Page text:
The scope will not be known. The exact situation will not be known until well into the event.
Some of the worst-hit areas might be the last to be responded to. Decisions will have to be made in the absence of complete information.
Communications will fail. There are over 30 types of communications failures; most large emergencies will suffer multiple types of communication failure. From infrastructure damage, to system overload, to information not getting to the person or not arriving in time to misunderstanding what someone else said, communications will fail.
Situation constantly changing. What you are responding to might have significantly changed by the time you actually arrive on scene. The events of 9/11 offer an example of how quickly things can change from the start to the finish of an event.
Emergency services will be affected. A police car is no better than a passenger vehicle when whiteout conditions occur on a highway. Flooding blocks the road for an ambulance as much as any vehicle. A fire hall is equally likely to be damaged by a tornado as any structure.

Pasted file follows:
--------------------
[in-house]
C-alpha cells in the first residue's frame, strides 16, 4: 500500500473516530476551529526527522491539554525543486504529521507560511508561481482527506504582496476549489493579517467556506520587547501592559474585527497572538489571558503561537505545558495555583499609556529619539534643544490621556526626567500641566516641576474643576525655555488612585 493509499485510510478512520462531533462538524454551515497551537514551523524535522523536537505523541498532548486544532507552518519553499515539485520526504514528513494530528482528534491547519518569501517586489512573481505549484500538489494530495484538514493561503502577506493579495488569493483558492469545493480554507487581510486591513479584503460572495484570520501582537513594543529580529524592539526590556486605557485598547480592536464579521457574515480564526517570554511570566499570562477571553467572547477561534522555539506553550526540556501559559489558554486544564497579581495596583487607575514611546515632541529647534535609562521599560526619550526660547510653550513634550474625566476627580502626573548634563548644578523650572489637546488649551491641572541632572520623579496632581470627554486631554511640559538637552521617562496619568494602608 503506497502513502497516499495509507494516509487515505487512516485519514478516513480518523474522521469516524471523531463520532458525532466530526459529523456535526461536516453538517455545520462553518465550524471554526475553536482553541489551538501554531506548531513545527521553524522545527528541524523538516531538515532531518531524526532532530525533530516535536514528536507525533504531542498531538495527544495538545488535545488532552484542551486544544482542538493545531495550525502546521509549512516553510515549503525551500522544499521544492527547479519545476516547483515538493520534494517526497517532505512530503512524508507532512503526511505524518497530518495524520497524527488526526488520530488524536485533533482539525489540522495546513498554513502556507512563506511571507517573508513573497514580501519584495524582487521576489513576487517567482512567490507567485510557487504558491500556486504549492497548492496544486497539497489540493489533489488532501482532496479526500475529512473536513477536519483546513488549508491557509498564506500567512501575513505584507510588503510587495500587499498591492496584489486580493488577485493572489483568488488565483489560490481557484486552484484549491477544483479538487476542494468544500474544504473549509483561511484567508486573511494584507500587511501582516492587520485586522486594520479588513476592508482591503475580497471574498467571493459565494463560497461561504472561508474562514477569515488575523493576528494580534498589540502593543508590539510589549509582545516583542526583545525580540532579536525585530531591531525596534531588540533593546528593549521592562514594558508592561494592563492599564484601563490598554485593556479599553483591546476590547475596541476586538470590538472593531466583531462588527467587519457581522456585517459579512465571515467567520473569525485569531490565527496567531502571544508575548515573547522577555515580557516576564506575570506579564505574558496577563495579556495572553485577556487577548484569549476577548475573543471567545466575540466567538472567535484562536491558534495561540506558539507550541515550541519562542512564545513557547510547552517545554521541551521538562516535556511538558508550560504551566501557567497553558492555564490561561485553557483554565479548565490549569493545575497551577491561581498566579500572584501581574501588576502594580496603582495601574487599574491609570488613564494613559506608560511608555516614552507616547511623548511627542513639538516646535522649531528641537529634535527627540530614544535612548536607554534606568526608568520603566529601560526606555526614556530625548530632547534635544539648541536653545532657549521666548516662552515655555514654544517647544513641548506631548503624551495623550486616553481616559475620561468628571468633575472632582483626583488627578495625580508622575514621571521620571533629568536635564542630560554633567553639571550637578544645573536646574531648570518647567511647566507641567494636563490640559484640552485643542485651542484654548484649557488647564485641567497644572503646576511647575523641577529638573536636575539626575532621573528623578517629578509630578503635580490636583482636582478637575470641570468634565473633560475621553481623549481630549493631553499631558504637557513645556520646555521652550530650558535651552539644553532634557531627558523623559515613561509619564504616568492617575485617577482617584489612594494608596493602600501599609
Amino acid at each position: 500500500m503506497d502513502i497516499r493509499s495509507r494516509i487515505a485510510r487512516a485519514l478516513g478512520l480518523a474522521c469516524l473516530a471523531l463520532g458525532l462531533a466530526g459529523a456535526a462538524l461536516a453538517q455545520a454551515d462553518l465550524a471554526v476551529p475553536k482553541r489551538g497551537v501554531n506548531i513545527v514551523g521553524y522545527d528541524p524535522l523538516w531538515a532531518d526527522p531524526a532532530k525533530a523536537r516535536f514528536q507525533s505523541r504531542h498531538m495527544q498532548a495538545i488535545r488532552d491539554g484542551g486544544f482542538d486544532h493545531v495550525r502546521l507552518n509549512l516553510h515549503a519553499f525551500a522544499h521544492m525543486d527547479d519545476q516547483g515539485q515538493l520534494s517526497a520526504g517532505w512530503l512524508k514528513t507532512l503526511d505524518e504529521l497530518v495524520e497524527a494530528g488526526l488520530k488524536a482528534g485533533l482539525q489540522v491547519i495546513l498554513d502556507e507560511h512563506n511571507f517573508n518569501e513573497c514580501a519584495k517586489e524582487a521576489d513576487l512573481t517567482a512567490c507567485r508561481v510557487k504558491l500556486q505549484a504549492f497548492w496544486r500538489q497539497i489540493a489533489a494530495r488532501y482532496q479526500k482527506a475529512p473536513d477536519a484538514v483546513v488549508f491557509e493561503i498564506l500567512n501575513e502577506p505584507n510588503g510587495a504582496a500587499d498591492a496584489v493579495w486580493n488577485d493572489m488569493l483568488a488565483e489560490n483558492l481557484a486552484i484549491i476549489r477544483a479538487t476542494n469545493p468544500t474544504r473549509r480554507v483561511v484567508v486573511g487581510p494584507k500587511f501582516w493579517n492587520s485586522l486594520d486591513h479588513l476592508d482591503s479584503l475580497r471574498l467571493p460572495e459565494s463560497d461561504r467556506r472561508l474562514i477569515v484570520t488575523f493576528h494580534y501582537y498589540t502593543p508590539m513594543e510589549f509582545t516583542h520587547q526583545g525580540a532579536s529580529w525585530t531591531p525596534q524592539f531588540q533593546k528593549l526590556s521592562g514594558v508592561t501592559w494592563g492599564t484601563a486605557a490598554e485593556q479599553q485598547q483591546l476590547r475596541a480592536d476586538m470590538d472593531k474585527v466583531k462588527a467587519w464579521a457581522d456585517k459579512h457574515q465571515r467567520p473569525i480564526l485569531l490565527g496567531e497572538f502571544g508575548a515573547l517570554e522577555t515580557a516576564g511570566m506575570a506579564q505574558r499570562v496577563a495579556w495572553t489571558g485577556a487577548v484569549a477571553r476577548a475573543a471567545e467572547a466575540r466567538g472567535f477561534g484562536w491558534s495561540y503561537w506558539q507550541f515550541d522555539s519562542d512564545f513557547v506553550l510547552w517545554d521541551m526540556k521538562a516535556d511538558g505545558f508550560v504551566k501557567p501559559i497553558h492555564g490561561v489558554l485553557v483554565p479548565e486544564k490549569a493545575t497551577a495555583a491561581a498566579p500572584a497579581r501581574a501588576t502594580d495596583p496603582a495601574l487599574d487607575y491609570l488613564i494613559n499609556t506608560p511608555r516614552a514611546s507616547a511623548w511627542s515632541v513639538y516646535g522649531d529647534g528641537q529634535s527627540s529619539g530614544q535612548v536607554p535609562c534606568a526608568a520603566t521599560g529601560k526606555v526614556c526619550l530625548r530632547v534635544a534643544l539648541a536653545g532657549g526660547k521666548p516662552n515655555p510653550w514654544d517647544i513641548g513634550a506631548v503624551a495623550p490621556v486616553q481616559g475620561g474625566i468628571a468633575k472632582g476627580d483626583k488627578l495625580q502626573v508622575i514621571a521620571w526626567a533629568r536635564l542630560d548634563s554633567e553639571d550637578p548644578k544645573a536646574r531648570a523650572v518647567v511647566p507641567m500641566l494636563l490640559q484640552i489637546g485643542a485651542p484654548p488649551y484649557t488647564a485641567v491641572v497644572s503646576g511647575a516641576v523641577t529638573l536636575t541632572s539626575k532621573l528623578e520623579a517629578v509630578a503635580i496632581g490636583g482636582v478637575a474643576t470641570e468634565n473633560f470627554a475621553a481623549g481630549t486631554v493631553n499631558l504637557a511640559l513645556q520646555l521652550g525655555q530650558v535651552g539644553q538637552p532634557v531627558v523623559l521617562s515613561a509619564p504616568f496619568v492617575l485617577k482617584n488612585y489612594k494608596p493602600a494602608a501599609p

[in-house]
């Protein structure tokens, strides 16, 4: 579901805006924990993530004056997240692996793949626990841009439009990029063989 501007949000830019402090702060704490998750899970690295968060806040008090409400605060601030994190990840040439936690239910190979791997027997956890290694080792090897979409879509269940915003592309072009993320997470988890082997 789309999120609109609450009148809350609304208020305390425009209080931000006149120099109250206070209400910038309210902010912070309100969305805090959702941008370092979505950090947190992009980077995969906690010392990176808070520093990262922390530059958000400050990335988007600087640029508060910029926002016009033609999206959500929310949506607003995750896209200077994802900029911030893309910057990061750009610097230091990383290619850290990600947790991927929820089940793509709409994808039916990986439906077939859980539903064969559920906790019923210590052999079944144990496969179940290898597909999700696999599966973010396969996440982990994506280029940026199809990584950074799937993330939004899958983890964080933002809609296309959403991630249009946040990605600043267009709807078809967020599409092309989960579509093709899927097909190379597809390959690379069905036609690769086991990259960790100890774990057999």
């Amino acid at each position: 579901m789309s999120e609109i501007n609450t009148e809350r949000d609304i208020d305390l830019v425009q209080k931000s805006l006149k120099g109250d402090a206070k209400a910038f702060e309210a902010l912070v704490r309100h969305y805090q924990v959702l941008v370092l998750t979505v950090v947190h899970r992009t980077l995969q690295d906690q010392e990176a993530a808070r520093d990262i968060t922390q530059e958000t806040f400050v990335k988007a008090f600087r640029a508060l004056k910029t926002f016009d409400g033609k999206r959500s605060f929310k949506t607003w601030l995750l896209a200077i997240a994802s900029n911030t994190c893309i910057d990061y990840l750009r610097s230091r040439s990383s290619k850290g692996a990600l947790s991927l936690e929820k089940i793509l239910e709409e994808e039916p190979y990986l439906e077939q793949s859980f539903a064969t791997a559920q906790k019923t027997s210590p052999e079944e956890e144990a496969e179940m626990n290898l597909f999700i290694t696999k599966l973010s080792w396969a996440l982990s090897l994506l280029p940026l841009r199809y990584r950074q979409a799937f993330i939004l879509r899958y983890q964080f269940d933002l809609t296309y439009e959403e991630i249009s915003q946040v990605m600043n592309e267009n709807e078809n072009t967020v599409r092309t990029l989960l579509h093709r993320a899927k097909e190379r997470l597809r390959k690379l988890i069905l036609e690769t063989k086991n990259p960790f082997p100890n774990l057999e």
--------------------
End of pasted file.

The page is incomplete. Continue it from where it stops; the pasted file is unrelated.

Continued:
Unusual response required. If the emergency services are affected, then alternate strategies might be required. Disasters commonly have pictures of someone doing something unexpected, but successfully, when your regular response isn’t working.
Massive Convergence. Convergence of organizations, volunteers, off-duty personnel, government officials and outside media can be truly breathtaking, with hundreds of organizations arriving for a major emergency, let alone a disaster. Emergency services are often unprepared for the size of the response in support of their operation.